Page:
I had a good vantage point on the rail of the Western Hemisphere from which to watch the battle. They'd cleared a lane almost a mile wide, and aside from the atomic motored judging space-launch which was to follow the progress of the two boats, no other space craft were permitted on the course.

The judging space-launch was on our side of the cleared course. That is to say the side on which the F.S.S. Western Hemisphere was moored. Over on the other side of the course was the F.S.S. Saturn. We were both about midway in the course, and the racing craft would pass between the two great battle wagons.

I was curious—and more than that—to see how the toss for position came out. For as I said, the judging space-launch was on our side of the course and everything depended on Shane's being able to get the position farthest away from the side along which the judging space-launch would cruise. It was his job to see that the Saturn's lifecraft was always between our lifecraft and that space-launch.

I went mad with despair when the red lifecraft—ours—nosed into the position closest to the sideline along which the judging space-launch would move! Now the Saturn lifecraft was farthest from the space-launch. Shane's rotten luck was holding. We'd never win now ... that space-launch was loaded with plagterium we'd planted in the hull! Was I sick?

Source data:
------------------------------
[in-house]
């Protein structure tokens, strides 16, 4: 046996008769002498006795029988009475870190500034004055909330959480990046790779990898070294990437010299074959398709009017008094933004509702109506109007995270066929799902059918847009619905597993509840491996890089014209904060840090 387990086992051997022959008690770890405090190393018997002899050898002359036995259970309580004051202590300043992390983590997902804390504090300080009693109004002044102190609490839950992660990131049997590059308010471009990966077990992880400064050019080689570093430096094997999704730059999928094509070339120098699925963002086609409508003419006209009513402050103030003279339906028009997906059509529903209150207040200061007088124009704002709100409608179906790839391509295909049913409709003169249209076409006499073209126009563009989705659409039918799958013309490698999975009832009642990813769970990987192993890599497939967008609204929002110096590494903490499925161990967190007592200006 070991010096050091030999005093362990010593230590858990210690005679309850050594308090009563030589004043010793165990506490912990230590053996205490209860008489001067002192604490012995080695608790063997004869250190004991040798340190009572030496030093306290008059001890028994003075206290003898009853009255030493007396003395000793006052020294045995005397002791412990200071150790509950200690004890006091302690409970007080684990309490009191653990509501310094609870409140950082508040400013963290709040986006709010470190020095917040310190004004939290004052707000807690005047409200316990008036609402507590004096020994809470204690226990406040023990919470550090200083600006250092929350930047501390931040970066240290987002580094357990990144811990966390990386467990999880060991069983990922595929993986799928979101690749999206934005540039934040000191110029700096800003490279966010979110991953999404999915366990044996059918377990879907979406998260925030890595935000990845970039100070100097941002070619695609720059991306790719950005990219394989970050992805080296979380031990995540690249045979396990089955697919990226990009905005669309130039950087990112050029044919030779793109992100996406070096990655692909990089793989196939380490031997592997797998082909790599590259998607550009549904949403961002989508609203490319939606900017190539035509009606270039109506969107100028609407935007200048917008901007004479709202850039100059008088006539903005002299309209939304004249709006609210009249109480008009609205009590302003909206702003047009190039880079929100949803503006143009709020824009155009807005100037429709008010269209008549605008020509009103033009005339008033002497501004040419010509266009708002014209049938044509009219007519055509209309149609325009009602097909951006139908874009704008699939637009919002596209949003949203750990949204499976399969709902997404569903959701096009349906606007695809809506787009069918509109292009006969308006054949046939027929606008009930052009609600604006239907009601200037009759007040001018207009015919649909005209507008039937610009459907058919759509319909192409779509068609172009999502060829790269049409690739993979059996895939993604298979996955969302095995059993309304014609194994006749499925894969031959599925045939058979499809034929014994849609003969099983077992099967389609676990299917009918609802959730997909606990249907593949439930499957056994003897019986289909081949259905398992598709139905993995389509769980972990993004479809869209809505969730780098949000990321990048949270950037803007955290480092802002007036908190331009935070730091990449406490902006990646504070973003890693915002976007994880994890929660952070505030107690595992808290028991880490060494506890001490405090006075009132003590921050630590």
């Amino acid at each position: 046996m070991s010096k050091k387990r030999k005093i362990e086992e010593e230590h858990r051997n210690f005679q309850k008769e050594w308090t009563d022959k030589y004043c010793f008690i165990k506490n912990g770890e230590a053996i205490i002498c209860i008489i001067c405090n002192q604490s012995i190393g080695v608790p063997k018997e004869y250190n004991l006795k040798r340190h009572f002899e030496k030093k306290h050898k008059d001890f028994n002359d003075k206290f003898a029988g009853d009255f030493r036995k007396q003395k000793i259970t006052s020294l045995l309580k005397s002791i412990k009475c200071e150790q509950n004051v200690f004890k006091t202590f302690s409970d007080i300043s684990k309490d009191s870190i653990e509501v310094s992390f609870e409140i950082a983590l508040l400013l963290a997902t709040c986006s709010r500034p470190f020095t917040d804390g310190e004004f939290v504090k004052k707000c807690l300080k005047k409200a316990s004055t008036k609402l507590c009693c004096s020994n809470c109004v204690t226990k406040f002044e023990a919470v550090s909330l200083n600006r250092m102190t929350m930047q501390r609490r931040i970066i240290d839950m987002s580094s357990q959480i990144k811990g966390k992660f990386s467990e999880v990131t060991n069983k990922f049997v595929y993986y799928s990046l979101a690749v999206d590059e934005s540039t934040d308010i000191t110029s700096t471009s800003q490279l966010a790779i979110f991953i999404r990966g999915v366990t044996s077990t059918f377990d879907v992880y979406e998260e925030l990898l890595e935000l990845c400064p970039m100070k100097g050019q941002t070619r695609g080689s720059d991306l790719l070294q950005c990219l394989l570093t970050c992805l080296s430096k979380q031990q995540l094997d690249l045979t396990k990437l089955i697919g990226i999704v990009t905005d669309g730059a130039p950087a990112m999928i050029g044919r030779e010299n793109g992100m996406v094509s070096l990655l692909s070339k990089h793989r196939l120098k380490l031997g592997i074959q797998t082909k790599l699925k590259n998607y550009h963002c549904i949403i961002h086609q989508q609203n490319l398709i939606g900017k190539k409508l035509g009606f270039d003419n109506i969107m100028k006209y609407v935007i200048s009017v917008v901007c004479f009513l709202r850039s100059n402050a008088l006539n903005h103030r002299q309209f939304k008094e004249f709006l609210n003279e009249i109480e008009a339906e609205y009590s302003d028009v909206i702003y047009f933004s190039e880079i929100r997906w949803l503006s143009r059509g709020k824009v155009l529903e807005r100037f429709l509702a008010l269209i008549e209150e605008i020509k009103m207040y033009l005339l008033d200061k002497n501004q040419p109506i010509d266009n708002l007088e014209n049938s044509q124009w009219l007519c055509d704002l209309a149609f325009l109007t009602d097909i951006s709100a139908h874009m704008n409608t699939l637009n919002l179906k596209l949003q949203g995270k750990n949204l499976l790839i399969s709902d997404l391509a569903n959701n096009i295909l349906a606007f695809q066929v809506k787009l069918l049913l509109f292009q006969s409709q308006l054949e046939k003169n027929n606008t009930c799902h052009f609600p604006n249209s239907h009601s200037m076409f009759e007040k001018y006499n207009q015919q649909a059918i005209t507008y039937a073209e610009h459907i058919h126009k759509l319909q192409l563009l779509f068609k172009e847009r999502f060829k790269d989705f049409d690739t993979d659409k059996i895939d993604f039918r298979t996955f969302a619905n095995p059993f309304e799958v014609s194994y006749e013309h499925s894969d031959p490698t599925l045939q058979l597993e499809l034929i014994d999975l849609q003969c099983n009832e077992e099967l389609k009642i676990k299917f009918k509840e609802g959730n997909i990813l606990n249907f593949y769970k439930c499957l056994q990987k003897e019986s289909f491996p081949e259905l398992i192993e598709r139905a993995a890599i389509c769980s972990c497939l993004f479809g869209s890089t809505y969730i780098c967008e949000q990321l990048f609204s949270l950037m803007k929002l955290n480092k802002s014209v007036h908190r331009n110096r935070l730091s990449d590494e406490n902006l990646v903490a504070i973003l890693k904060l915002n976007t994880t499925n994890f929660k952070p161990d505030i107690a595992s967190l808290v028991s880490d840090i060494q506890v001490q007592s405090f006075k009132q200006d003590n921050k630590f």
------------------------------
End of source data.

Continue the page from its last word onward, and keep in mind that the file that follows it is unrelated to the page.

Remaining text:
Fffffffllllllaaannng! The atomic cannon on the judging space-launch boomed out suddenly.

Both lifecraft lurched forward. The race was on!

I FELT tiny needles of cold sticking all over my spine. My knees were weak, and my stomach empty. The red lifecraft was already trailing by about four yards, caught napping. Saturn's white lifecraft was in front.

I could picture poor Shane, face streaked with sweat, exerting, imploring, screaming at those space tars bent over the pumps. I wanted to scream myself, for the white lifecraft was inching ahead another two yards. What I couldn't picture was how Shane could have lost the toss with a two-headed coin! Only a man as stupid as he could have done it!

Along the lane nearest our battle wagon, the judging space-launch was moving less than twenty yards abeam of the white Saturn lifecraft.

Those Saturn space tars must have been giving their pumps hell. At the quarter-way mark our red lifecraft was trailing by fifteen yards.